(2048 bytes Р512 bytes ) / 8 bytes / 2 =  96 messages

System take 1024 bytes:
(2048 bytes Р1024 bytes ) / 8 bytes / 2 =  64 messages

So i can reasonably think that i can store between 120 and 64 messages.

One last thing to note, is that when playing, not just MIDI note start and stop are send, other messages including “pitch variation“, or “note preassure” are also send. I can’t know in advance how many of this kind of messages are send because it of course depend on the way you are playing… But let’s say that for each note played, one of this commands is send this reduce the global estimation of total note that can be played to 32… This is not a lot and this is just an approximation…

So in order to avoid any memory related problems, additional memory is required !

Once again, thanks to the Arduino and it’s community, solutions exists:

The microchip 23k256 SPI SRAM:

The 23k256 is a small chip that provide 32k bytes of extra SRAM and can be easily connected to the Arduino:

IMG_20131120_212514

Communication between this chip and the Arduino is done using SPI which is a serial communication protocol. (I will probably talk about the SPI protocol in an other post, but for now i will just talk about how to physicaly connect the chip and the Arduino ).

The tricky part here is that the 23k256 chip operate at 3.3V and the Arduino at 5V, so if i want to connect them safely, i must integrate some kind of voltage converter between the two devices…

The logic level voltage converter:

This kind of voltage converter can be done in very different ways, but, as i’m not an electronic specialist, i will use something that already exist: A 4 channel Bi-directional Logic Level Converter.

After reading the various specification for each devices, here is a first draft of how the wiring between the Arduino, the level converter and the 23k256, is going to be done…

I haven’t test it yet, but i think it should be ok ūüôā

How everything should be wired (At least i think….):

23k256 wiring

Selected technical solution

Arduino to the rescue !!

Computer sciences and programming are great, but meeting and discussing with real people is even better !!

That’s a friend of mine that talk to me the first time about the Arduino solution.

Okay, i’m making some advertising, but you really should check out the website of his team Akwariom, they are creating amazing light control and audio technical solutions for live shows. YOU RULES DUDES !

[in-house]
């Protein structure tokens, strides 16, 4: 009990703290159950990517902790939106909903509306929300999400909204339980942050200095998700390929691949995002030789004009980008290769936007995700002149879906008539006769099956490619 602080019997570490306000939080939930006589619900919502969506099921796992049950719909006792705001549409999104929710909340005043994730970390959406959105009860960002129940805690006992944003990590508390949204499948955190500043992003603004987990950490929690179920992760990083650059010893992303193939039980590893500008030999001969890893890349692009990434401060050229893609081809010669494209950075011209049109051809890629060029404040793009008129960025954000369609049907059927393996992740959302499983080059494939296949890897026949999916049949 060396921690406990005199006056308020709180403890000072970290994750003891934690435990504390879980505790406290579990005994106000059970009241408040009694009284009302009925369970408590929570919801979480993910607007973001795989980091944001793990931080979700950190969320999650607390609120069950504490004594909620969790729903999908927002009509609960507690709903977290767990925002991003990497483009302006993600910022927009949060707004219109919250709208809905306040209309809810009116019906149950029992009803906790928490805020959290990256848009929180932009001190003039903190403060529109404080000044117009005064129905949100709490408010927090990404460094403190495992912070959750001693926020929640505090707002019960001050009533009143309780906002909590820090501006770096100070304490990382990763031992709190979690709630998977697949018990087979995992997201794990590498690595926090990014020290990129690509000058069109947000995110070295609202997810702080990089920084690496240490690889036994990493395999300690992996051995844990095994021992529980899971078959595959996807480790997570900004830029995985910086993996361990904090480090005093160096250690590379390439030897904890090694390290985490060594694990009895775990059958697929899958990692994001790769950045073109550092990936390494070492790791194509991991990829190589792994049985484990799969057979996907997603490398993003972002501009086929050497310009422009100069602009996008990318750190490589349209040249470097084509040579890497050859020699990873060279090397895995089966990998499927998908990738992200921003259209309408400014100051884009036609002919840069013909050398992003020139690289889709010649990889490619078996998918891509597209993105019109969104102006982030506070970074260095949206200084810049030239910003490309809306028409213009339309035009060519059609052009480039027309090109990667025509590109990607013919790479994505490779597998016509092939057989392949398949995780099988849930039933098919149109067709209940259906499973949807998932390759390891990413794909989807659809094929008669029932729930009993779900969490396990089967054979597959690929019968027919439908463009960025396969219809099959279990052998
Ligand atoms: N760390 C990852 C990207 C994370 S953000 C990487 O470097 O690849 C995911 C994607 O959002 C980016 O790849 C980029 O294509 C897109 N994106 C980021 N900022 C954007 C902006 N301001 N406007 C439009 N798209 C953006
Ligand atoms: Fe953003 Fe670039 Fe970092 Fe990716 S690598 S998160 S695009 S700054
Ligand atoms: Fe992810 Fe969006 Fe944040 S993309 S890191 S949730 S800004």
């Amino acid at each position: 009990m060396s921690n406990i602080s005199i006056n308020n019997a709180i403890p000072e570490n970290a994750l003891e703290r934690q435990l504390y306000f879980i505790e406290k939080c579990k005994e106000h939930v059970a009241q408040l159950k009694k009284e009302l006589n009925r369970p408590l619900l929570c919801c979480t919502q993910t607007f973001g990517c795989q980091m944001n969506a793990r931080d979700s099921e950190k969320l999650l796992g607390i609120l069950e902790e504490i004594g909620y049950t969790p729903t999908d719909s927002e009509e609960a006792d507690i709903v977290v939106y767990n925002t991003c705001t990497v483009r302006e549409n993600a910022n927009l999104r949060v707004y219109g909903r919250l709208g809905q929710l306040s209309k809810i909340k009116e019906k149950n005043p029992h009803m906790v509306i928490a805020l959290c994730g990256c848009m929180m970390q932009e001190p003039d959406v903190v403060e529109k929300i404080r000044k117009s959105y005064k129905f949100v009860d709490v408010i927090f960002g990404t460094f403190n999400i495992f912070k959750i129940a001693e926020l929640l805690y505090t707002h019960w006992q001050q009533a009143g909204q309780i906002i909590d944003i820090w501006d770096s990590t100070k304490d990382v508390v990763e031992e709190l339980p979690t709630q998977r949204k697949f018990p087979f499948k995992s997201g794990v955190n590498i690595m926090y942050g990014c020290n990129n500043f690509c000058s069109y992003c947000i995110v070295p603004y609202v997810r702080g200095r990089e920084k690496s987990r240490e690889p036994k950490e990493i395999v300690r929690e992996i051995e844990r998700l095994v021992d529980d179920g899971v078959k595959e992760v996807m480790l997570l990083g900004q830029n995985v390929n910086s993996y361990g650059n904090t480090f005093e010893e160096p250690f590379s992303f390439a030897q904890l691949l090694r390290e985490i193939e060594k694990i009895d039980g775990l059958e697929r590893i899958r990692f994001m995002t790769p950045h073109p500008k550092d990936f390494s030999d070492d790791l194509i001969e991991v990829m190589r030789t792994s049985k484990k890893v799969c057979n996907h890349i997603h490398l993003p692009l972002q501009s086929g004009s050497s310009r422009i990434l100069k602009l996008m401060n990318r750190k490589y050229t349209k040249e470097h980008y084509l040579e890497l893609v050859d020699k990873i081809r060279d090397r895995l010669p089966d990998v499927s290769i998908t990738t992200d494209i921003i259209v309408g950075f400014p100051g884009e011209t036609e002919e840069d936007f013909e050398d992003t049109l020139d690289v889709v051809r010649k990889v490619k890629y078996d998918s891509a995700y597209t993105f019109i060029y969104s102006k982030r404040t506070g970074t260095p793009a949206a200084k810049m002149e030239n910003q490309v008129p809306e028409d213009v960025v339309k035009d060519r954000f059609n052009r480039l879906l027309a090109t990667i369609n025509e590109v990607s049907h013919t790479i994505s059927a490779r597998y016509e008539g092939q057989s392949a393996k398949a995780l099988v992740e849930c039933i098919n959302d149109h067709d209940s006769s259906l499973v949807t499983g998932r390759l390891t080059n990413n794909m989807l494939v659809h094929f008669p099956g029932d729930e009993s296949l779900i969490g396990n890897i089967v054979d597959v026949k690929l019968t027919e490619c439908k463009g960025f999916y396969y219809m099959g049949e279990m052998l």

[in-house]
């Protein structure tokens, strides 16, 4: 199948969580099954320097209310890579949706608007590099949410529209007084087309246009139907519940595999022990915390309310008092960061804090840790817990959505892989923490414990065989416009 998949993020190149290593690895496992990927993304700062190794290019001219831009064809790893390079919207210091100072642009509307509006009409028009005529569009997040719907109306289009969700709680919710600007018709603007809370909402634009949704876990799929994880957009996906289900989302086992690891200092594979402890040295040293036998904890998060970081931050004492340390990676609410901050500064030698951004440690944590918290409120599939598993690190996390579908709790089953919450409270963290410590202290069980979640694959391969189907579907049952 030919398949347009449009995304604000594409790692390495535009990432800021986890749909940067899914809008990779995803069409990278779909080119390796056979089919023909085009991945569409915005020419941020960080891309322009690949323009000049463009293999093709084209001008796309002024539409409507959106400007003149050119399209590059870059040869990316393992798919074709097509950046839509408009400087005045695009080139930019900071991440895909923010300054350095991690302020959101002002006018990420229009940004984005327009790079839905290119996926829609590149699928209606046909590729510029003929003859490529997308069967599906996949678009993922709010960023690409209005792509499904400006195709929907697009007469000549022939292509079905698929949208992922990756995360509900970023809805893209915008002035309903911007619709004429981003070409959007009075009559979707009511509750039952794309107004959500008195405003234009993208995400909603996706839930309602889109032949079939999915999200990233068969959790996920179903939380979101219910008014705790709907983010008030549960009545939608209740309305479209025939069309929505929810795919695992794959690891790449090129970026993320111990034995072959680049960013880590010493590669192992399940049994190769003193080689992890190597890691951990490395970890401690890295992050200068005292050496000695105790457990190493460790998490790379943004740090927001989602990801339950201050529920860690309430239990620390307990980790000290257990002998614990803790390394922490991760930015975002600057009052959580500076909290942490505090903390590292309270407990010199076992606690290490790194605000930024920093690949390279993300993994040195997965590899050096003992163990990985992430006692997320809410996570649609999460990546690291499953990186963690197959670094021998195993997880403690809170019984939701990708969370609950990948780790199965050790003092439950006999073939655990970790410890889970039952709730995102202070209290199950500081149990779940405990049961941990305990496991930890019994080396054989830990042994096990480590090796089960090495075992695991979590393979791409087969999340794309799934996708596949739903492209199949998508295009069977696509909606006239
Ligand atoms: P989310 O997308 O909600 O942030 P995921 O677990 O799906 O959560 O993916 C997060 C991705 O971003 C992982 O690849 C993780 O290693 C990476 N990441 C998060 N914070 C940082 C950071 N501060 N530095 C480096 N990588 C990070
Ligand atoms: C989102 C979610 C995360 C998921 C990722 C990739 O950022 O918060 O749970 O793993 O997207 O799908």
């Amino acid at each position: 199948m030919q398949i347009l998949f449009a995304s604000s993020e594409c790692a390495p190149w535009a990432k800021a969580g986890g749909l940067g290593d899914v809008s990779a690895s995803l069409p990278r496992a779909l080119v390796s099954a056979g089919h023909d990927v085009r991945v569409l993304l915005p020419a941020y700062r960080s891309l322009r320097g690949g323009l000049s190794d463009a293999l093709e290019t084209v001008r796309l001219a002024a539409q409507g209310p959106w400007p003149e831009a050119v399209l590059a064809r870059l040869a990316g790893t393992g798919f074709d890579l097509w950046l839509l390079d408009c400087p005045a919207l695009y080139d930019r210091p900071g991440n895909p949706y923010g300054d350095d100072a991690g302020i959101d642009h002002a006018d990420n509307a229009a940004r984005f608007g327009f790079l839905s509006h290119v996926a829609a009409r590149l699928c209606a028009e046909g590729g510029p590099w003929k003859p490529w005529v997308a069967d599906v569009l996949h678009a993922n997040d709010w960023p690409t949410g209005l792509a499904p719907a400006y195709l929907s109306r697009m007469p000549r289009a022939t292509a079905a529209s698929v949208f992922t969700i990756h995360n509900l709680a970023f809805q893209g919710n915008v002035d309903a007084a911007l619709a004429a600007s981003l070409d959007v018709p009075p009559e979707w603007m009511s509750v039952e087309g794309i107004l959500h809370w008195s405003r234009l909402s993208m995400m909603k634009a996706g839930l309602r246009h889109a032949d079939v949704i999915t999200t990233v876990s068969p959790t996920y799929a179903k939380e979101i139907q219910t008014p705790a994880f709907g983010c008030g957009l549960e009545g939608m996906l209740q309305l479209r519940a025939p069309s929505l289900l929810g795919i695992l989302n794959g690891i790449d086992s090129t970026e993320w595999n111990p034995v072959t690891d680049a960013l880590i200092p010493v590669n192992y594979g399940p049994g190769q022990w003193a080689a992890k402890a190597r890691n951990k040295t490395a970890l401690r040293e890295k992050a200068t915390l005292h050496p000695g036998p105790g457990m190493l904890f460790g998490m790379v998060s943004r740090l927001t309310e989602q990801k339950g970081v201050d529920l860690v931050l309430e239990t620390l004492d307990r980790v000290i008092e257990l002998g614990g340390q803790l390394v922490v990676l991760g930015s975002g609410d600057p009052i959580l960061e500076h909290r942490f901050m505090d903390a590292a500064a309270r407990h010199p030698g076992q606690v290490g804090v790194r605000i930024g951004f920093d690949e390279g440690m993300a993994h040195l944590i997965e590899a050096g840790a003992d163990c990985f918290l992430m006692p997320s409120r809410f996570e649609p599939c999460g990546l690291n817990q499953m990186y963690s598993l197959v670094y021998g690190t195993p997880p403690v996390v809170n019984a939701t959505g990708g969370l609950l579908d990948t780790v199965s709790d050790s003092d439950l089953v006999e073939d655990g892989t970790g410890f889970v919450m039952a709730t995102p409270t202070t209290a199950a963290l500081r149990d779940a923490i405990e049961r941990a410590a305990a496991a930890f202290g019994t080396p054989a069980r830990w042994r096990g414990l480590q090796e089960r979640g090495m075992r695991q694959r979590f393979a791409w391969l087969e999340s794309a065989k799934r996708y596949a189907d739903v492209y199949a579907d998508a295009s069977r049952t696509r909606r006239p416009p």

So for those who don’t know about Arduino, in short, it’s an opensource hardware solution for creating small electronic device that can control pretty much everything ranging from stepper motor’s control, sensor data extraction to MIDI processing !

There are many variation of the Arduino platform, but the most used one is the Arduino Uno.

The Arduino Uno platform is mainly two things:

  • An hardware platform build around an Atmel AVR (ATmega328p) processor which is an 8 bit Risc microcontroller
  • A software solution that simplify the development process on this platform using a simplified programming language and several wrappers library.

As i want to develop this project in pure C/C++, ¬†i’m going to use only the hardware platform, and develop my own tools for replacing the software solution, including the build toolchain and the wrappers library.

Arduino source code for the software solution and the wrapper library are available on GitHub:  https://github.com/arduino/Arduino

Get rid of the Hardware side !

As i’m not an hardware specialist, i’m always disappointed when it come to solder resistors… But thanks to the Arduino platform, lots of company have developed hardware extension slot (called shields) for the Arduino platform.

Among them, there is one, SparksFun that have developed an extension shield that provide all the necessary MIDI circuitry needed for reading MIDI data and sending MIDI data:

https://www.sparkfun.com/products/9598

It provide  3 MIDI connectors:

  • A MIDI IN which allow the Arduino to read MIDI data comming from an external device (in my case the Gaia SH01)
  • A MIDI OUT which allow the Arduino to send MIDI data to external device (again in my case, the GAIA SH01)
  • A MIDI THRU which is often present in MIDI powered device and which duplicate what come in the MIDI IN connector

Sounds like a great start no ? !

Nothing to solder and i like it !

Here is a picture of both the Arduino Uno and the MIDI Shield:

IMG_20131118_222544